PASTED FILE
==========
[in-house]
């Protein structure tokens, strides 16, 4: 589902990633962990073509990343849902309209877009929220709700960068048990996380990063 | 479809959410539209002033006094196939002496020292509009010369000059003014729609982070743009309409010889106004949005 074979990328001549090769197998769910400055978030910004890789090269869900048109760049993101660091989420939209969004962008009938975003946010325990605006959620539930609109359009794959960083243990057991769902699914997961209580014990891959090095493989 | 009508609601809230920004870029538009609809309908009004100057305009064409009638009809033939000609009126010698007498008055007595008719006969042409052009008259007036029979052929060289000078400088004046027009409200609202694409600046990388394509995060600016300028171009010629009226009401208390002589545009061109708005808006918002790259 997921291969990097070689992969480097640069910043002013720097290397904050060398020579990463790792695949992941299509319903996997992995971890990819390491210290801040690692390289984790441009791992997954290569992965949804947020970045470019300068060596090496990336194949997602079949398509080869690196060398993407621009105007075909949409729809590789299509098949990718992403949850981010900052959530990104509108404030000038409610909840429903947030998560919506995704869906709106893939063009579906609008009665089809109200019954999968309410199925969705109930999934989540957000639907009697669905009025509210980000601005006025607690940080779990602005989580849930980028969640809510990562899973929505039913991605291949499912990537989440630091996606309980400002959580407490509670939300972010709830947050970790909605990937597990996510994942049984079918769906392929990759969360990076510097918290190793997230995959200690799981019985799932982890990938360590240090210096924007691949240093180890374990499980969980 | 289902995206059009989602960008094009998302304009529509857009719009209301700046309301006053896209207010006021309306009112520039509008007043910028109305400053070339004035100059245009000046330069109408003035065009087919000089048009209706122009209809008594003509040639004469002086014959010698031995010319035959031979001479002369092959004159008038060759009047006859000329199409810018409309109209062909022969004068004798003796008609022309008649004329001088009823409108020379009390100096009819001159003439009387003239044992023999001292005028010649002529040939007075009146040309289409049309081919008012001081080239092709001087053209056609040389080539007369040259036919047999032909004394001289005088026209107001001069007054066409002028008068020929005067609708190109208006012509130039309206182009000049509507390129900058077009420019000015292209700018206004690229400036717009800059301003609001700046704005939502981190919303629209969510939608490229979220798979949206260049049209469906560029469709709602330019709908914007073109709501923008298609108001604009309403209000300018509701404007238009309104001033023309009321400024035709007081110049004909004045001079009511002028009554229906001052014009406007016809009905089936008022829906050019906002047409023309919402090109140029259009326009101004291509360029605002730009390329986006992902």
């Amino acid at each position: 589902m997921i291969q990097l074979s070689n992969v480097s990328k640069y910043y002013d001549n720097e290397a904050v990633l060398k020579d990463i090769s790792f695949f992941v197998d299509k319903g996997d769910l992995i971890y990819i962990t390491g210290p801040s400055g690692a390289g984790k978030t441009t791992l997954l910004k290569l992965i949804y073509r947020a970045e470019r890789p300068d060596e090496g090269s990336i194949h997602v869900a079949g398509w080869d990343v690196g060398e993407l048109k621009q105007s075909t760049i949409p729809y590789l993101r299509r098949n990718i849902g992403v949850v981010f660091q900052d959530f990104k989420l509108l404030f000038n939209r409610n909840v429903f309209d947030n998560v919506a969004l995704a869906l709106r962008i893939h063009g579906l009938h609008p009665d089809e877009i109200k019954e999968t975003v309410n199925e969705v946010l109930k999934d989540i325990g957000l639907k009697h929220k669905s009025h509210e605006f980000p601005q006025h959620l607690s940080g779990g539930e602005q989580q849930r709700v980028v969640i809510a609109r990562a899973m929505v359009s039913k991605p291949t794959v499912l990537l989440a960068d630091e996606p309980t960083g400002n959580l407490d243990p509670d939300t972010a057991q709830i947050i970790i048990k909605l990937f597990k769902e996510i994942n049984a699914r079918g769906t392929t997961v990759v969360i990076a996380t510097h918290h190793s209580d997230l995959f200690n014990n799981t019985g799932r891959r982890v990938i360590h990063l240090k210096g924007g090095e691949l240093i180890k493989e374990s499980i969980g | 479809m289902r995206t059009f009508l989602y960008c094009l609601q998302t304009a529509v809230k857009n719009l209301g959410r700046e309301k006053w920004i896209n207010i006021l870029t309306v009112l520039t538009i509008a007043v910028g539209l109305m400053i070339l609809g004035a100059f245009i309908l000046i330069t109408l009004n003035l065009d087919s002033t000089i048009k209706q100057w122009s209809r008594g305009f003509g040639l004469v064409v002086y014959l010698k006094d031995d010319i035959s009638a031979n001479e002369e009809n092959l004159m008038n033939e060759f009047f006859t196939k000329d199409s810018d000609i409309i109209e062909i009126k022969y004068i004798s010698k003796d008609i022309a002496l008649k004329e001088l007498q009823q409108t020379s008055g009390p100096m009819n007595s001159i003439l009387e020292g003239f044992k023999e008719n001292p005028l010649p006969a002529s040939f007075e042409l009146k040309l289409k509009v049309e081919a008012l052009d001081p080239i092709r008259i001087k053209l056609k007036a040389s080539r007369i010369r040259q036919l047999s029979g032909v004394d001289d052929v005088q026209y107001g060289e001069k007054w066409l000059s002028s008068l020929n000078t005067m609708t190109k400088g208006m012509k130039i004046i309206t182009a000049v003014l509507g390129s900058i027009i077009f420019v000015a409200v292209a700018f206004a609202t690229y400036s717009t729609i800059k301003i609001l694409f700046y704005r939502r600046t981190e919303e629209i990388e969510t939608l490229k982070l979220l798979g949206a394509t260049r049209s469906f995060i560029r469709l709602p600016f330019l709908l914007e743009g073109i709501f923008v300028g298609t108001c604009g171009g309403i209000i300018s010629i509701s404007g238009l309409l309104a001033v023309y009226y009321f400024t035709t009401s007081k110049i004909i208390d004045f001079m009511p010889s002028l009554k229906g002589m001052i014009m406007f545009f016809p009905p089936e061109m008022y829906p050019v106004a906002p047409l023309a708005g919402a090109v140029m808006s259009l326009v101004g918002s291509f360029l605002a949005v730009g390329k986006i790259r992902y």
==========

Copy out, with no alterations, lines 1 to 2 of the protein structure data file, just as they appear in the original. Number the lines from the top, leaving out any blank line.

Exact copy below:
[in-house]
């Protein structure tokens, strides 16, 4: 589902990633962990073509990343849902309209877009929220709700960068048990996380990063 | 479809959410539209002033006094196939002496020292509009010369000059003014729609982070743009309409010889106004949005 074979990328001549090769197998769910400055978030910004890789090269869900048109760049993101660091989420939209969004962008009938975003946010325990605006959620539930609109359009794959960083243990057991769902699914997961209580014990891959090095493989 | 009508609601809230920004870029538009609809309908009004100057305009064409009638009809033939000609009126010698007498008055007595008719006969042409052009008259007036029979052929060289000078400088004046027009409200609202694409600046990388394509995060600016300028171009010629009226009401208390002589545009061109708005808006918002790259 997921291969990097070689992969480097640069910043002013720097290397904050060398020579990463790792695949992941299509319903996997992995971890990819390491210290801040690692390289984790441009791992997954290569992965949804947020970045470019300068060596090496990336194949997602079949398509080869690196060398993407621009105007075909949409729809590789299509098949990718992403949850981010900052959530990104509108404030000038409610909840429903947030998560919506995704869906709106893939063009579906609008009665089809109200019954999968309410199925969705109930999934989540957000639907009697669905009025509210980000601005006025607690940080779990602005989580849930980028969640809510990562899973929505039913991605291949499912990537989440630091996606309980400002959580407490509670939300972010709830947050970790909605990937597990996510994942049984079918769906392929990759969360990076510097918290190793997230995959200690799981019985799932982890990938360590240090210096924007691949240093180890374990499980969980 | 289902995206059009989602960008094009998302304009529509857009719009209301700046309301006053896209207010006021309306009112520039509008007043910028109305400053070339004035100059245009000046330069109408003035065009087919000089048009209706122009209809008594003509040639004469002086014959010698031995010319035959031979001479002369092959004159008038060759009047006859000329199409810018409309109209062909022969004068004798003796008609022309008649004329001088009823409108020379009390100096009819001159003439009387003239044992023999001292005028010649002529040939007075009146040309289409049309081919008012001081080239092709001087053209056609040389080539007369040259036919047999032909004394001289005088026209107001001069007054066409002028008068020929005067609708190109208006012509130039309206182009000049509507390129900058077009420019000015292209700018206004690229400036717009800059301003609001700046704005939502981190919303629209969510939608490229979220798979949206260049049209469906560029469709709602330019709908914007073109709501923008298609108001604009309403209000300018509701404007238009309104001033023309009321400024035709007081110049004909004045001079009511002028009554229906001052014009406007016809009905089936008022829906050019906002047409023309919402090109140029259009326009101004291509360029605002730009390329986006992902």